When writing about music, there’s a tendency to summon the same stock phrases. Words such as nuance, reverberation, immediacy, bite. It’s the framework through which our sonic adventures function, I guess; snatches of inner monologue that basically translate as “ooh, that’s a gorgeous bass hook”.
This use of template phraseology – apart from being demonstrative of a poor vocabulary – is, I’m certain, little more than scratching around in the dirt. A failure to detail the emotions triggered by even a semi-decent track. It’s not euphoria, affirmation, bewitchment, intrigue, awe, joy or wonderment. Instead, it’s a composite of all just mentioned. Something amplified, then blasted directly at your soul. No idea what it’s called, of course. There’s probably only a word for it in German. No literal translation into English – or beguiled record boy geek-speak, come to that.
There’s six albums remaining in this steep approach to albums of note, 2003 style, and each is loaded with nuance, reverberation, immediacy, and bite. And if that isn’t exciting in itself, I’ve ignored the usual process applied in writing these year-by-year breakdowns of fascinating records – that is, some vague sort of calibration affair that points towards championing a particular disc – and replaced it with not having the foggiest notion which of these six LPs I have down as my Album of the Year.
Look, I’ll go and pop out for a cigarette whilst you read the nominations. In alphabetical order:
Broadcast – Ha Ha Sound
Explosions In The Sky – The Earth Is Not A Cold Dead Place
M83 – Dead Cities, Red Seas & Lost Ghosts
Mogwai – Happy Songs For Happy People
Outkast – Speakerboxxx/The Love Below
Robert Wyatt – Cuckooland
Not that Speakerboxxx/The Love Below is an album in any traditional sense. Rather, it’s two very different solo LPs stapled warily together under the brand umbrella, as if Arista Records had done the maths and cynically decided that one Outkast release was far more likely to rake in the cash than individual discs by Andre 3000 and Big Boi. I like to think of it as a homage to Recurring by Spacemen 3, which pulled off a similar trick to far fewer sales.
So: let’s make it seven albums. And although I’m not certain of the precise destination, there’s at least a semblance of the general direction we’re headed. Phrases sketched in notebooks as if prompting a nod and a wink – particularly in regards to such contrasting strands of otherworldliness that all (except the Outkast record) liberally exude. As part of the research for this piece, I made the mistake of listening to all not entitled Speakerboxxx or The Love Below back-to-back, with nothing but evening and glasses of wine for company, and as if to prove that experiencing recorded sound is anything but passive, the resulting emotion was laced with a loose notion of having been enchanted by wood sprites – not to mention gaining a notebook full of references to optical illusion.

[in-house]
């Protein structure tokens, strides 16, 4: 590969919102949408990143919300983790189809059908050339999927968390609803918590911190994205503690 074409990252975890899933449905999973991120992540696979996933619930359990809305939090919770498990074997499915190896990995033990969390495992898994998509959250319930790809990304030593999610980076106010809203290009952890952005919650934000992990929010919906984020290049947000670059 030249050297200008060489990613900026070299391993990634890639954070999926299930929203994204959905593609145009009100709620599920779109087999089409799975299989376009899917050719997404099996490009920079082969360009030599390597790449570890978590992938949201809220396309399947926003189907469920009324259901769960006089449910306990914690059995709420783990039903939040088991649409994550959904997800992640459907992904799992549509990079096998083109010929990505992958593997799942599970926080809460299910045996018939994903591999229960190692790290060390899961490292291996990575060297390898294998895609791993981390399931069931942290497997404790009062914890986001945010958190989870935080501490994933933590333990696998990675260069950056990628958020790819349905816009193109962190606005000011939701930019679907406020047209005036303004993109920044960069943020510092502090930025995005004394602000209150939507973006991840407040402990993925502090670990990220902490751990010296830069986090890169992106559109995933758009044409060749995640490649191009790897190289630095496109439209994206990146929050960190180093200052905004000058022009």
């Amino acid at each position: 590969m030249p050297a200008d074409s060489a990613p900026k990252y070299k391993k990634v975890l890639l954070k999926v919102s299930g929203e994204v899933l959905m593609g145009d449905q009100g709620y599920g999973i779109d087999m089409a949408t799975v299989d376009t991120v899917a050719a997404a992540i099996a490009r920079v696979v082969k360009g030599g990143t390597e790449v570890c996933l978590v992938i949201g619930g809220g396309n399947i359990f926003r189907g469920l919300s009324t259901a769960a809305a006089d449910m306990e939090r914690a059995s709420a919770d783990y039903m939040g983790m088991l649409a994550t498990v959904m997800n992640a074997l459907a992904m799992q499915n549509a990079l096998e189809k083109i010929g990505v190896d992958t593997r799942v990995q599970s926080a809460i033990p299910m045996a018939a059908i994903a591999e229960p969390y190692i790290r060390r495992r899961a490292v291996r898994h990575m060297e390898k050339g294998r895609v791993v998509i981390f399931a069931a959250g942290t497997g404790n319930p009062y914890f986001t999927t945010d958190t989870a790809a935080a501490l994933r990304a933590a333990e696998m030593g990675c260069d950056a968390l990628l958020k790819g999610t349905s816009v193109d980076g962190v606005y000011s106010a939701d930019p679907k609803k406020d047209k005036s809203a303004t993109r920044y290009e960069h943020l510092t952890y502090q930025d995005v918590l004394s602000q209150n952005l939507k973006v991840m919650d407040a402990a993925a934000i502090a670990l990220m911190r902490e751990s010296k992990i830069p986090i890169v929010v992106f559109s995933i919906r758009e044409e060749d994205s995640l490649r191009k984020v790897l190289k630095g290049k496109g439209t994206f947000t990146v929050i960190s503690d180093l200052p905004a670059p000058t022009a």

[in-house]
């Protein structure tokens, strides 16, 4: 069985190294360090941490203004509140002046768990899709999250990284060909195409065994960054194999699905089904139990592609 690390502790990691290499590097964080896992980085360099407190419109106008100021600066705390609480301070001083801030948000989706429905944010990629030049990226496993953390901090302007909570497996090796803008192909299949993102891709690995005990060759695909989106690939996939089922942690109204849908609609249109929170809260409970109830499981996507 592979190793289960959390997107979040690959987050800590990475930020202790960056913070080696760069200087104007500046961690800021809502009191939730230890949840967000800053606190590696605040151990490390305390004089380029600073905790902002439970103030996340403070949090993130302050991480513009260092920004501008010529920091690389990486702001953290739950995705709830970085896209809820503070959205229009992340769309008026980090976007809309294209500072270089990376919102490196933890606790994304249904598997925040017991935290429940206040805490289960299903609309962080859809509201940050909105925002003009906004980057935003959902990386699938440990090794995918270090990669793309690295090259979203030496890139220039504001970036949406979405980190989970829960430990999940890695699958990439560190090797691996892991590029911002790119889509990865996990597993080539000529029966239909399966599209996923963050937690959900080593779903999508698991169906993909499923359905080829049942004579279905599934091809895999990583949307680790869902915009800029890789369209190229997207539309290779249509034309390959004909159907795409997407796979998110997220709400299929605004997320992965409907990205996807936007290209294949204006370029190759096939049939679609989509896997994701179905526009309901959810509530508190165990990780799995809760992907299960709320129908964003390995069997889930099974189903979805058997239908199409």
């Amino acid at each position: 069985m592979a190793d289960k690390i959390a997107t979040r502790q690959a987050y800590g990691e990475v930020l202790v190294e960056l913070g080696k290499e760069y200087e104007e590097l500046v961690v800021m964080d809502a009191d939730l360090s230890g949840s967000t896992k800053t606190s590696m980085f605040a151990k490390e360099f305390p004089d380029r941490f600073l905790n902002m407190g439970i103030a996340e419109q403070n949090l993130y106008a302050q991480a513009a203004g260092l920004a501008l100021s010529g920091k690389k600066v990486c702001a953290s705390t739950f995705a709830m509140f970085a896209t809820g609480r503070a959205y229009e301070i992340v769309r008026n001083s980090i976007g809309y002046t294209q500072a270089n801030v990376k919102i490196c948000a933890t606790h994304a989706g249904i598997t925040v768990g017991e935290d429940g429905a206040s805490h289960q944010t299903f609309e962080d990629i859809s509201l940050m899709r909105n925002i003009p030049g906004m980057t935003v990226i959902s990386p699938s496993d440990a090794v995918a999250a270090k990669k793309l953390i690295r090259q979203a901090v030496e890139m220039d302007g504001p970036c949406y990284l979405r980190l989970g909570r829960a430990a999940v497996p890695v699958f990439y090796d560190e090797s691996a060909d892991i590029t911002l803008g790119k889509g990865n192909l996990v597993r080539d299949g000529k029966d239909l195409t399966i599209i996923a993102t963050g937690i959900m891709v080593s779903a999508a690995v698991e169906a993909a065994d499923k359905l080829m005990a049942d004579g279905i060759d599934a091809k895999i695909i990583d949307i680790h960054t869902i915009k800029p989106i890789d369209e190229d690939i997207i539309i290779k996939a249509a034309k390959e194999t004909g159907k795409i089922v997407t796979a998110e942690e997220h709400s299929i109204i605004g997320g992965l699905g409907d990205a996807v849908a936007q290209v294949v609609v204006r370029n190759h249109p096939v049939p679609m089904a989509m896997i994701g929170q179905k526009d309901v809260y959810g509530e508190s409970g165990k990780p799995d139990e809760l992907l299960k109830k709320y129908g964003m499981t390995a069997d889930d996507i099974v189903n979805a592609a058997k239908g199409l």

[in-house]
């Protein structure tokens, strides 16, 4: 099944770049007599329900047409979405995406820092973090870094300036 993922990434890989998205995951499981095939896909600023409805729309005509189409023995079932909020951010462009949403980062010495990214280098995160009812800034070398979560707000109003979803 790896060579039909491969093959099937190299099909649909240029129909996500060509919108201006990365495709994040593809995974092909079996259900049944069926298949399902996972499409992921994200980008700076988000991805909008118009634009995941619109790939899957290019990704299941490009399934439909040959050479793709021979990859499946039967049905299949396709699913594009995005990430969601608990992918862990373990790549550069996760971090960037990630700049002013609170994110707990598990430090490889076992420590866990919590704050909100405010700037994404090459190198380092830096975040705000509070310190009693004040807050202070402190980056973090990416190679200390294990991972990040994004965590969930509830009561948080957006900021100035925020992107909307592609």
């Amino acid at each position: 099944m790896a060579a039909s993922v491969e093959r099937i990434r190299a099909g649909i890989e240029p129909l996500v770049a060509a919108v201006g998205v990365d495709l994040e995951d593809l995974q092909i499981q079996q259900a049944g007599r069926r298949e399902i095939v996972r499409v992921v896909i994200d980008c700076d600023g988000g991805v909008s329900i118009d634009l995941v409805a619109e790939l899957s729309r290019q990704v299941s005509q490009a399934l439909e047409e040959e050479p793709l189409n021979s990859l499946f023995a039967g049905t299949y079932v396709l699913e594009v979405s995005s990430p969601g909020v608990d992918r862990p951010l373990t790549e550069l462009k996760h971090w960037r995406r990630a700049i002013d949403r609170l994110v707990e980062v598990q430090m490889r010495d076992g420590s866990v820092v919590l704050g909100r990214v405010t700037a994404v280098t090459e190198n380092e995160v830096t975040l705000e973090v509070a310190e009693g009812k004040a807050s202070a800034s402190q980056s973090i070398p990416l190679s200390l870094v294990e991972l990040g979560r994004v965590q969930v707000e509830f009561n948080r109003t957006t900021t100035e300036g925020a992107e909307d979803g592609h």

Because there’s the suggestion of a haunting going on. An “out of the corner of your eye” type effect. I love the fact that ‘Hunted By A Freak’, the first track on Happy Songs For Happy People, has vocals recorded from within a full tank of cold water. How Dead Cities, Red Seas & Lost Ghosts wears upon its countenance a highly synth-centric vision of shoegaze trope, the samples sparse (and therefore adding to the overall effect). How the beauty behind Cuckooland occupies a deliberately slanted angle – Wyatt’s bitter-sweet, huff ‘n’ puff vocals suspended in mid-air above the quirky, playful, post-jazz /post-psychedelic motifs. In fact, there might even be a (warped) comparison to make between this album and the Andre 3000 affair mentioned above; both flit through genre with a light, deft touch. Only Robert Wyatt executes this with a panache that’s decidedly unhurried (this really is his finest album – or so claims the scribbles in my notebook).
All of which is all well and good, but it doesn’t necessarily bring us any closer to that definitive sound of 2003. I’m going to discount Ha Ha Sound and The Earth Is Not A Cold Dead Place – not because they fail to mesmerise (they most surely do); it’s more the case that both bands have records resident in the back catalogue that trigger even more pronounced patterns of amazement in this particular listener (also: there will be an in depth visit to Explosions In The Sky territory in the near future). And as much as I admire the energy behind Speakerboxx, the gusto underpinning The Love Below (even if I’ll happily never listen to ‘Hey Ya’ again; there are certain tracks that have been ingested to too many times – often involuntarily – and there arrives a point where ubiquity translates as staleness), the restrained beauty of the M83 album, and the lovely record by dear old Robert – aye, my vote’s with Mogwai.
There’s such duality going on with this LP. Something in the background – peripheral vision and all that. Abrasion and melody, constantly interchangeable within in the mix; you’ll have one understanding of musical direction fixed firmly in your crosshairs, only to discover the presence is something else entirely when the moment arrives to pull the trigger. The beauty is stark and windswept (particularly on the subtle embrace of ‘Kids Will Be Skeletons’), and yet dissonance or alienation or fuzzy, uncontextual events are never too far from the surface of things.
And whilst it’s perhaps not revolutionary within the context of the Mogwai timeline – as with a majority of the artists mentioned in this piece, this band come with musical parameters somewhat pre-defined – it’s a deeply unsettling record courtesy of its engagement with perception. Dark trails, backlit by curvature, in which the contours of this post-rock palette are constantly, subtly shifting.
So yeah, Happy Songs For Happy People is my Album of the Year. I do however reserve the right to change my mind tomorrow.
Robert Wyatt / Lullaloop
M83 / 0078H
Mogwai / Hunted By A Freak